In creating fuels from agricultural waste and other biomass, water slows a solid acid catalyst's ability to get the job done, costing time and energy. But scientists didn't know how the adverse reactions occurred. A team from Pacific Northwest National Laboratory and a major German university delved into the mystery.
Because removing oxygen is crucial for biofuel production, the team focused on how water interferes with two oxygen-removal paths driven by a zeolite catalyst. Water blocks both pathways. The team demonstrated unequivocally that water helps create a highly stable intermediate. Turning this intermediate into the desired product is like pushing a boulder uphill. It takes far more energy than if the water hadn't interfered. And when it comes to producing fuels, adding energy is expensive in economic and environmental terms.
"Water is ubiquitous and abundant in biomass-derived feedstocks," said Dr. Hui Shi, a postdoctorate fellow who has worked for 3 years at PNNL and participated in this joint research. "Understanding water's impact is crucial to the design and synthesis of catalytic materials that are less or not negatively affected by water."
To upgrade renewable biomass sources into liquid fuels requires removing oxygen atoms, often from intermediately formed alcohols. When catalyzed by acids, this process is known as dehydrating an alcohol. The team's detailed analysis of two model dehydration pathways could aid others in engineering subtle adjustments to reduce biofuel production's costs.
The team's work shows how to gather the needed information. "Researchers really need to combine experiments and theory to build models that fully describe the entire reaction, however simple it may seem," said Dr. Donald Camaioni, who is mentoring Shi as part of the postdoctoral program. "It pays off when it comes to rational catalyst and process design, which ought to be more knowledge based than empirical."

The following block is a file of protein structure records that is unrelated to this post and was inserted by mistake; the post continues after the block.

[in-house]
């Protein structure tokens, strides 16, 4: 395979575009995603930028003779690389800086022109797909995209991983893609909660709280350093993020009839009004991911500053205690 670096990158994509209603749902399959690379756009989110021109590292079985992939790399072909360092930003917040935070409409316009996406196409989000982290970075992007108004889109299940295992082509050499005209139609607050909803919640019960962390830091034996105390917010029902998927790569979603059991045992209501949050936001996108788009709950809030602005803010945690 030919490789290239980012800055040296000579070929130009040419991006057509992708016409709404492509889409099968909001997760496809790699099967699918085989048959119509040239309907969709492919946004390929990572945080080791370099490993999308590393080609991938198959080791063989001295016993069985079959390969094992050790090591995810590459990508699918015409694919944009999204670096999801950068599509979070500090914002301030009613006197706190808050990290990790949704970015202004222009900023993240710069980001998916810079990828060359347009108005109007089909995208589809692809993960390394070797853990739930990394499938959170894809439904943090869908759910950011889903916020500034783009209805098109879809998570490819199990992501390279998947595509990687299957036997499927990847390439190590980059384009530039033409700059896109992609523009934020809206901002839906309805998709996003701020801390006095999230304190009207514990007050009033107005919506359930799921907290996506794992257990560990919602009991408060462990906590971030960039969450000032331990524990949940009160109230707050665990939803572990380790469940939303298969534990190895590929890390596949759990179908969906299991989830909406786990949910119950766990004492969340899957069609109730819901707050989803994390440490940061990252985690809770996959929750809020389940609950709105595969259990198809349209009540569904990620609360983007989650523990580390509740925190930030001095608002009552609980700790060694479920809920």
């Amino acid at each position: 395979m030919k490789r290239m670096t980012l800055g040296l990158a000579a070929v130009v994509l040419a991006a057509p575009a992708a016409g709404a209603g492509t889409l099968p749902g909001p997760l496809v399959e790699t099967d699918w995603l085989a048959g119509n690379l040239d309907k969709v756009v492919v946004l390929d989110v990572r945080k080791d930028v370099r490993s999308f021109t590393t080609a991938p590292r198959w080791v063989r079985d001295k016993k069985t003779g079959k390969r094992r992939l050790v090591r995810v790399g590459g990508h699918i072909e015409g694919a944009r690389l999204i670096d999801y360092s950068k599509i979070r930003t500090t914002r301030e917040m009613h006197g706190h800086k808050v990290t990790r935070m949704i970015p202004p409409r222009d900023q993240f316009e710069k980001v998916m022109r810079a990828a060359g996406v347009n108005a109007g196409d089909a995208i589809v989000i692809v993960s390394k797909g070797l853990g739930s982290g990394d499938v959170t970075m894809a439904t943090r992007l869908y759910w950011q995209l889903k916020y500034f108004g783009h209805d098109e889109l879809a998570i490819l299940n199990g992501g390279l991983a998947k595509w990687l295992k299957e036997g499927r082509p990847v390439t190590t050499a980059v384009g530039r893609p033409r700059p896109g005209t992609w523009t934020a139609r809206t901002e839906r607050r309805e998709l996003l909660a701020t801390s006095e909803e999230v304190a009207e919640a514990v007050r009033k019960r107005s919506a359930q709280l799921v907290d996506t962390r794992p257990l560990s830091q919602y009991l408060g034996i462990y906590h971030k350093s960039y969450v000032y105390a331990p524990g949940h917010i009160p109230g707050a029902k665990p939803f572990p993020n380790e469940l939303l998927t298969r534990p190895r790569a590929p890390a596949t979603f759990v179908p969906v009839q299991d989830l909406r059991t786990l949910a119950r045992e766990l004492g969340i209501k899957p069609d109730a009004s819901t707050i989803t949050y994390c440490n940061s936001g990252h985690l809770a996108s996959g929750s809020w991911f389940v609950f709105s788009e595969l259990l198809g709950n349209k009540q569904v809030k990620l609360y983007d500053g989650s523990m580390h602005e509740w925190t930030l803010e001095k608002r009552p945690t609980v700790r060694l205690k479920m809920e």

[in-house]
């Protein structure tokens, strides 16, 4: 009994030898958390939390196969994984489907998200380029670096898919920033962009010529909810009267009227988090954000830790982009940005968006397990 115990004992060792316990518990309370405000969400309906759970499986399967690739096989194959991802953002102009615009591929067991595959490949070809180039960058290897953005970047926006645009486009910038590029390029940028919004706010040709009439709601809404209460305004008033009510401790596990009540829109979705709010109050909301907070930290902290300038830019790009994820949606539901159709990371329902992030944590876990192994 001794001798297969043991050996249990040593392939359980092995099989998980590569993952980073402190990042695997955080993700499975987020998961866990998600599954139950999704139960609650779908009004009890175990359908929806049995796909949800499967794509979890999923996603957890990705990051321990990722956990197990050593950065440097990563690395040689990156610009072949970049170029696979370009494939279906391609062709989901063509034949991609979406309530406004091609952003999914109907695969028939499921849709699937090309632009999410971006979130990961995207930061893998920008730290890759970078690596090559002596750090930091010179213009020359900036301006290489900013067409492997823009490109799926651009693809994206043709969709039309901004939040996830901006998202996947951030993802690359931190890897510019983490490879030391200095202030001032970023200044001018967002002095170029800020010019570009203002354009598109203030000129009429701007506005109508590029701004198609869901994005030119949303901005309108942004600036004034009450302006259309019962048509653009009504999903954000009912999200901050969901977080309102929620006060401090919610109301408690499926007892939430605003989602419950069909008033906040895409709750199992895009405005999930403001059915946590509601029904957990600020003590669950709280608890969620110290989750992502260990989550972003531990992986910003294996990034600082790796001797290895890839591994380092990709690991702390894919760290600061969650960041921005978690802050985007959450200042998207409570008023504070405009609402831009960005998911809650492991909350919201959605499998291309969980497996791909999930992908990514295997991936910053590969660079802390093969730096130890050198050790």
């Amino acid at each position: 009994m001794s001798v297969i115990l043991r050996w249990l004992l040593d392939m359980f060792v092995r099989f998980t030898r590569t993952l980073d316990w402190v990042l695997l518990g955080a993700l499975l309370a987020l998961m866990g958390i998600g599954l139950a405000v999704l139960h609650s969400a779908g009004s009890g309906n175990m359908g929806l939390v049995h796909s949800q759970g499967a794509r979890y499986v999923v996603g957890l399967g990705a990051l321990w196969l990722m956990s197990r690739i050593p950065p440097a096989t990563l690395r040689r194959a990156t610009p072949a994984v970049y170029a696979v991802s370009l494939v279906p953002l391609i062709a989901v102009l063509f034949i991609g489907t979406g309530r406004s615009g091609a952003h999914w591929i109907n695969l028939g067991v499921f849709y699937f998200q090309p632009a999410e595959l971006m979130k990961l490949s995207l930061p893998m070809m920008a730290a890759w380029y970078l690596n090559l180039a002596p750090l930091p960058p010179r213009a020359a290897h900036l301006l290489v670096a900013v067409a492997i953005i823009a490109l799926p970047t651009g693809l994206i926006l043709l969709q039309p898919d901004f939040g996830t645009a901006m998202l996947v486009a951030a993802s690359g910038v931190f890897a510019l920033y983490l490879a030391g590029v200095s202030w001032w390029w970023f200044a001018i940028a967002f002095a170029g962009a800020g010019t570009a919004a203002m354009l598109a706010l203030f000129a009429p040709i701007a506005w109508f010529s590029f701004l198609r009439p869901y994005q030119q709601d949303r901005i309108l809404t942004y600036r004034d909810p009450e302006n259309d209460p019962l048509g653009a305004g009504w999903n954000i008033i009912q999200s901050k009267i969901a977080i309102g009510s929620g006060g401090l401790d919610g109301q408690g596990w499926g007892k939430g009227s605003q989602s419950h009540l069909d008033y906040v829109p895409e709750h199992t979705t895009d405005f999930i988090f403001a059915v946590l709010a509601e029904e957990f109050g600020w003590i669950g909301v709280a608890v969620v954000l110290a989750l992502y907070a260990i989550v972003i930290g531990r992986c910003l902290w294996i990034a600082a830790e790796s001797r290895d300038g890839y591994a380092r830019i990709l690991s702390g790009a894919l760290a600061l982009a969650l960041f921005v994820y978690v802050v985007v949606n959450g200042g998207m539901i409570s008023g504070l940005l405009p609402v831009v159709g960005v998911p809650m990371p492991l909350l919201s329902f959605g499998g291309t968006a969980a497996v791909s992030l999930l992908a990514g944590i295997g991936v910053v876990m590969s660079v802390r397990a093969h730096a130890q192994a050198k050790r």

To achieve a molecular-level understanding of the two pathways, known as the "monomer path" and the "dimer path," they used rigorous kinetic, calorimetric, and spectroscopic techniques. They combined the resulting measurements with complex calculations. Their results show how molecules move, bind, form, and release in both pathways and the amount of energy involved. "We would not have succeeded without using this integrated approach," said Shi.
They performed experiments with two key techniques. Infrared spectroscopy provides details by exploiting how molecules absorb light in the infrared region. Thermogravimetry-differential scanning calorimetry characterizes the physical and chemical properties of the molecules as a function of increasing temperature. The team designed experiments with a significantly wider range of conditions, including higher pressures, compared to literature precedents. In the experiments, they used a clean sample that lacked interfering structural factors.
Their results established the relative population, as well as the energetics, of the key surface intermediates under the reaction conditions. For the monomer pathway, one propanol molecule enters the catalyst's active site. It binds to the active site, picking up a proton. Water is broken off, but it enables an intermediate to form. It leads to a nonsymmetrical molecule that's got a proton bridge to the catalyst. The catalyst's active site is inoperative until the intermediate is untethered, forming the desired propene.
For the dimer pathway, two propanol molecules enter the active site. This leads to a charged two-part, or dimer, species. This dimer is very stable and energy must be added to cleave the right bonds to form an intermediate that returns protons to the catalyst and releases both water and propanol. This intermediate is different from that created in the monomer path. The energy needs are also different.
"The team did not cut corners by assuming that conclusions reached in one catalytic system would necessarily hold true for another," said Camaioni.
In this study, the water was in the gas phase. In the next study, the team will be working with liquid water rather than steam. This research is part of an ongoing program, funded by the Office of Science at the U.S. Department of Energy. The program's goal is to overcome the fundamental questions that are holding us back from designing faster, cheaper, more efficient ways to create biofuels.
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